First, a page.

Heritage Tourism….it’s a word we use a lot here on Texansunited.com, and we certainly salute those Texas towns who have been astute enough to cash in on it for their town.
The town of Comanche has recently begun to understand the economic impact that heritage tourism can have on a town, and I suppose that is what caused me to think of the black horse today, a Lone Sentinel, if you will. Seldom do I pass the west side of the square in Comanche that I don’t look up at that great black stallion keeping watch so high over the countryside and, of course, I think and I wonder just what that the sentinel sees, what he knows.
I wonder how much his horse ancestors told him about days gone by in Comanche, Erath, Mills, and Brown counties, and I wonder if he hates that he was born too late, if he hates that he was not one of those creatures who carried the men from the surrounding area off to do battle with the Indians, if he hates that he did not march off to war, carrying a Confederate soldier away to do battle with the hated Yankees.
I also wonder if his horse great-great-grandfather told him about the murder of an Indian in Erath County in 1857, a murder that many blame for Indian uprisings in Central Texas that lasted for the next two decades.
From his perch high above the rest of us can he see those long-forgotten graves of little ones who did not have the strength to fight the harsh wilderness into which their parents decided to bring them? Does he know about the women who finally simply gave in and lost their minds because that was preferable to living?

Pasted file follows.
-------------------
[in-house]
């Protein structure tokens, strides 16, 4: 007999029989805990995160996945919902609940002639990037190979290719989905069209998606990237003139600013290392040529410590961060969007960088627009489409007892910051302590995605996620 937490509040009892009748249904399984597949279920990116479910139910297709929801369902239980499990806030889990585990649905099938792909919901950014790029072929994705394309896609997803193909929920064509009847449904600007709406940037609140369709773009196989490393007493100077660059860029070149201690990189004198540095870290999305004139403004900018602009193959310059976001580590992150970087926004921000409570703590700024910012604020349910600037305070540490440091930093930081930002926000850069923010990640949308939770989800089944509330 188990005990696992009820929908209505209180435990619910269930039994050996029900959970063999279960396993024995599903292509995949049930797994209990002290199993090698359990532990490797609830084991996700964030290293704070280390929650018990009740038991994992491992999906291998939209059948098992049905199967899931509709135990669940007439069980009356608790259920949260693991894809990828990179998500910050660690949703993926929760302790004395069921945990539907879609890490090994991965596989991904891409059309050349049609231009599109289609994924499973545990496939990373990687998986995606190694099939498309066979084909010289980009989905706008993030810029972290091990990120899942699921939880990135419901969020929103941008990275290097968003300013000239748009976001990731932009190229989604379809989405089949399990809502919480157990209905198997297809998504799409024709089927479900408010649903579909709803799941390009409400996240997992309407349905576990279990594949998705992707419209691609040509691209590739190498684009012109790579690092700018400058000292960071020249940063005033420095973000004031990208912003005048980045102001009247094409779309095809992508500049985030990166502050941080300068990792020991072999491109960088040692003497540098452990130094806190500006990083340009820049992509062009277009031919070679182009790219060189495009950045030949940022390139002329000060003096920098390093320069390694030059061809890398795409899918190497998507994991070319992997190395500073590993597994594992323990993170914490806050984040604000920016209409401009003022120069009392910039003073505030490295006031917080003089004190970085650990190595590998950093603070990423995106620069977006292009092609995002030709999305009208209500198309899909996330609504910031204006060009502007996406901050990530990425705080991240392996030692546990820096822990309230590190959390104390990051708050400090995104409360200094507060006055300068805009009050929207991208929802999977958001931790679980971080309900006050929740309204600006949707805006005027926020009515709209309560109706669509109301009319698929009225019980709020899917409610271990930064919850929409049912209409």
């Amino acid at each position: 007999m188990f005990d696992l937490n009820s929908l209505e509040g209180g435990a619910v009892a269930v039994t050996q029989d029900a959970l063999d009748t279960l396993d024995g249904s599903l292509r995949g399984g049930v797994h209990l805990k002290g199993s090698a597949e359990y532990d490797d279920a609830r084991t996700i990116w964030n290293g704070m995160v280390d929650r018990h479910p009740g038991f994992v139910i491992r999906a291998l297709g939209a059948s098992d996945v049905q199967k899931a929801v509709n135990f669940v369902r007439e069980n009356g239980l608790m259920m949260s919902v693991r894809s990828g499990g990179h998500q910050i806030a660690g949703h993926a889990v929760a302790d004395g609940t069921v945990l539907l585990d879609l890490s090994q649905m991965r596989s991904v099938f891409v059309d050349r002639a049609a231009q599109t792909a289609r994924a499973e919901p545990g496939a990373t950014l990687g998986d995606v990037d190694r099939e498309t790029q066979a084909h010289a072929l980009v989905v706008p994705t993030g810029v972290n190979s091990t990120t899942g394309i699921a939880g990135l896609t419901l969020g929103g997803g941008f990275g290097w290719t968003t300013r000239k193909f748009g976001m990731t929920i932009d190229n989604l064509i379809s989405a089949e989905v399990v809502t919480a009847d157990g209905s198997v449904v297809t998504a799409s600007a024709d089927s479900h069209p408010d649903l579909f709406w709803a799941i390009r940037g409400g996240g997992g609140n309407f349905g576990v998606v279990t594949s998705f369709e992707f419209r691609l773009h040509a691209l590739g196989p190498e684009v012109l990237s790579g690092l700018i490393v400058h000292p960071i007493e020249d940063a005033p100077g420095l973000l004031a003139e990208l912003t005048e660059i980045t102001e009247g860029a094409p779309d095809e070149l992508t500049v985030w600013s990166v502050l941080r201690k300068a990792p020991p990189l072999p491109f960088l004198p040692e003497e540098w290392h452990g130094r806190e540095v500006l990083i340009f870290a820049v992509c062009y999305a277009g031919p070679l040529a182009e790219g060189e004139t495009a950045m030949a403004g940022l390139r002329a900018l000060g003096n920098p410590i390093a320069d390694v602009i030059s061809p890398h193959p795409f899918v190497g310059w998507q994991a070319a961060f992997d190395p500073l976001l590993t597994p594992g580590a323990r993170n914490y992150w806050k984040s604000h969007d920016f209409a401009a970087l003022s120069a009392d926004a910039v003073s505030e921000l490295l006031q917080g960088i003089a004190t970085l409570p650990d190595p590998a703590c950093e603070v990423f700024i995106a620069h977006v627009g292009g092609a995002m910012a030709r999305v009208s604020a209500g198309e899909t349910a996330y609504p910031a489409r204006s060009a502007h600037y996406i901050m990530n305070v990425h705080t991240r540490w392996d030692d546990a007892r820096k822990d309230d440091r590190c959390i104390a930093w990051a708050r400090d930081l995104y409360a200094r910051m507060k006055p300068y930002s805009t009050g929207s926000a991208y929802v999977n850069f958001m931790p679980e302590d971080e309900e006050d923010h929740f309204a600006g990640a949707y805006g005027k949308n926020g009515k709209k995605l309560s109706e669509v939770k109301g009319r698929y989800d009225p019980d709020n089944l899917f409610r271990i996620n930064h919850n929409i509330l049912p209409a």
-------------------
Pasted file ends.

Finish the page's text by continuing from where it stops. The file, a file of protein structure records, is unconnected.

Do you suppose he knows how people cheered when oil gushed in at Sipe Springs and Hog Town and the train finally chugged its way into Comanche after decades of nothing? I even wonder if his trained horse eyes can still see the pride shimmering over the town of Dublin as its own Ben Hogan became one of the most famous golfers in the world.
Oh, I know. To most of you, my Lone Sentinel is nothing but a piece of metal, the work of some craftsman who was paid to create a black horse for some customer, but for some of us, those of us who know, he stands watch…finding the things from way on high that we can’t see from here below…the web that weaves the past and the present together and ultimately creates the future that will be seen by generations yet to come.
And why does this article reflect thankfulness? Well, that’s easy. I am extremely, extremely thankful that I was not forced to live during days gone by in Texas. I’m not tough enough!–Frontier history such as is referred to here may be found in The View From The Old Oak Tree by Fredda Davis Jones.